The last week of Herschel Walker’s Senate campaign – beset by a report that he paid for a woman he was dating to have an abortion more than a decade ago – has been an utter disaster.
And it’s been made worse by the fact that smart Republican strategists have known for the better part of a year that Walker was a) deeply untested and b) deeply unpredictable as a candidate.
More than a year ago, in response to an Associated Press story detailing Walker’s turbulent past – including reportedly threatening his ex-wife and exaggerating his business successes – Josh Holmes, a longtime confidante to Senate Minority Leader Mitch McConnell, was blunt in his assessment of the situation.
“This is about as comprehensive a takedown as I’ve ever read,” tweeted Holmes in July 2021. “My lord.”
And while McConnell stayed silent publicly, he was operating behind the scenes to try to maneuver Walker from his prime position in the Georgia Senate primary.
As CNN reported in August 2021:
“McConnell has suggested to allies that former Georgia senators David Perdue and Kelly Loeffler should take another look at running again, according to three sources familiar with the matter, after their narrow losses in January flipped the Senate to Democratic control.”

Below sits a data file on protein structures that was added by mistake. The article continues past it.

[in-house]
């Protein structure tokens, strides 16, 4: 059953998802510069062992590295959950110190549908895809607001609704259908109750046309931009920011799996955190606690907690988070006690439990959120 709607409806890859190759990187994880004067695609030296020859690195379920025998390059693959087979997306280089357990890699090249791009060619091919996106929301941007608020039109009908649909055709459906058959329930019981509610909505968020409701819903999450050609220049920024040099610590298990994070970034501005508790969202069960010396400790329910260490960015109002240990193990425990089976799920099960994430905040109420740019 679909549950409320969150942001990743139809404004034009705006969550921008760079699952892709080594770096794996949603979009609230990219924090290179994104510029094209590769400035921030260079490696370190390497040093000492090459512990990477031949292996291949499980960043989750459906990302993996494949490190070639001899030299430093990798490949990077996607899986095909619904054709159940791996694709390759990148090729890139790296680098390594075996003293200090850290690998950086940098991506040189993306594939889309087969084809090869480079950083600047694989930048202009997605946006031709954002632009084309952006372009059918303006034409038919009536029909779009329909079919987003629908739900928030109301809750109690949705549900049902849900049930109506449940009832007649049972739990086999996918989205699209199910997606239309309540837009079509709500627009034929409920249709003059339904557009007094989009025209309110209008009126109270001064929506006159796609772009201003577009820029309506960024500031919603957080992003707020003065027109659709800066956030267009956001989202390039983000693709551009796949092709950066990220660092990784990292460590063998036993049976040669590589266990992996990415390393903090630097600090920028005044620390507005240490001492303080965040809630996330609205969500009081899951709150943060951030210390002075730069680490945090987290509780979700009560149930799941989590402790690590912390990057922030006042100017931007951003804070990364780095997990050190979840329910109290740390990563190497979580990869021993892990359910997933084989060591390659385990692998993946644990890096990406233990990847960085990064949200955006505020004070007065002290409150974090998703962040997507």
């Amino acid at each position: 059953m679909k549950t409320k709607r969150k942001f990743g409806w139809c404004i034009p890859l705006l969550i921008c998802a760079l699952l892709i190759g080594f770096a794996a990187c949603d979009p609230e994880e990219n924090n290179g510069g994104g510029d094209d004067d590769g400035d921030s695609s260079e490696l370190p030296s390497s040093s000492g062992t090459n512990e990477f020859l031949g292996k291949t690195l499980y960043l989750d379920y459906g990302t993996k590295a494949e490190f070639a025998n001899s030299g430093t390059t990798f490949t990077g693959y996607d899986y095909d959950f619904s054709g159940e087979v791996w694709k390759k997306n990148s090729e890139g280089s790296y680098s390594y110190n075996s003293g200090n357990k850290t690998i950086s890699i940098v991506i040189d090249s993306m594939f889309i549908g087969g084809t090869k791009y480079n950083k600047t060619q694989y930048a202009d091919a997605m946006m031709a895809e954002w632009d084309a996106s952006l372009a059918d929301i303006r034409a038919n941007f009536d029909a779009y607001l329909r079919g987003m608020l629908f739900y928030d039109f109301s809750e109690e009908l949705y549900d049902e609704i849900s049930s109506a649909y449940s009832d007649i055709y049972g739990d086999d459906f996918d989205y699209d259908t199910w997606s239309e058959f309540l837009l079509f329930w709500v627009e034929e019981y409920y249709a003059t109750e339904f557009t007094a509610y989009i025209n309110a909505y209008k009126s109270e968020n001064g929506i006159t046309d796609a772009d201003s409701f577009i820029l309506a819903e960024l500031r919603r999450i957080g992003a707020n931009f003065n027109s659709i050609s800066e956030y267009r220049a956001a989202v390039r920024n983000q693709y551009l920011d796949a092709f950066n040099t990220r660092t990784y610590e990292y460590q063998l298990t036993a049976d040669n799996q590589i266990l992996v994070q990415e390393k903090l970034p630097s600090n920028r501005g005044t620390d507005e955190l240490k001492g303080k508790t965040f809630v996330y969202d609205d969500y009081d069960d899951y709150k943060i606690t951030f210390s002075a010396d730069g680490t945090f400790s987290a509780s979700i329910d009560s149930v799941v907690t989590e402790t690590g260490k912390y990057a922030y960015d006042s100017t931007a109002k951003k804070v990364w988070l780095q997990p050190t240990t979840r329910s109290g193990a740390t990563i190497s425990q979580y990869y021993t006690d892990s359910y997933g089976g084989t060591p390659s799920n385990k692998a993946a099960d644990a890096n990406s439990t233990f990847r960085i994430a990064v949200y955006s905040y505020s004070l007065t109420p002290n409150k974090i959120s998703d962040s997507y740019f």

Ultimately those efforts went for naught. And by around this time last year, McConnell had given up – endorsing Walker’s bid. “Herschel is the only one who can unite the party, defeat Senator Warnock, and help us take back the Senate,” McConnell said at the time.
For close observers of McConnell, it was clear then that this was a marriage of convenience – at best.
Walker had already been endorsed by Donald Trump. He was (and is) a celebrity in Georgia due to his football accomplishments. None of the other potential high-profile GOP candidates – like Perdue and Loeffler – ended up running.
McConnell didn’t get to where he is – the longtime leader of Republicans in the Senate – by charging at windmills. He knew that there was no point in standing in Walker’s way because the former football star was going to be the Republican nominee. So, McConnell got on board.
But those initial doubts that led him – and one of his top political consiglieres – to be skeptical of Walker never went away. It was a classic case of, “If you can’t beat ‘em, join ‘em,” in action.
Unfortunately for McConnell and Senate Republicans, what’s played out of late was exactly what they were worried about all those months ago. (CNN has not independently verified the allegation against Walker, who has repeatedly denied that he ever paid for an abortion.)
The Point: It’s not clear McConnell had any choice but to get behind Walker. But when he did that, he knew things could end this way. Badly.